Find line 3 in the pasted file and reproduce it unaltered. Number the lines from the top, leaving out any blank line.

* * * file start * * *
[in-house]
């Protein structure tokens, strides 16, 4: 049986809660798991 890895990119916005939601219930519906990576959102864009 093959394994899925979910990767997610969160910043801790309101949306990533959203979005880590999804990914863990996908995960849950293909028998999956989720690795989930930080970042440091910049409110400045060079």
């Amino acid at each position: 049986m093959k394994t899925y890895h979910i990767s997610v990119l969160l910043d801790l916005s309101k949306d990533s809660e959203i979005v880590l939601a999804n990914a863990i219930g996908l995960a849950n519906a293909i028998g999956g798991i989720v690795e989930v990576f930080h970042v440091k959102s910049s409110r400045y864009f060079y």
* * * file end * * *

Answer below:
């Amino acid at each position: 049986m093959k394994t899925y890895h979910i990767s997610v990119l969160l910043d801790l916005s309101k949306d990533s809660e959203i979005v880590l939601a999804n990914a863990i219930g996908l995960a849950n519906a293909i028998g999956g798991i989720v690795e989930v990576f930080h970042v440091k959102s910049s409110r400045y864009f060079y």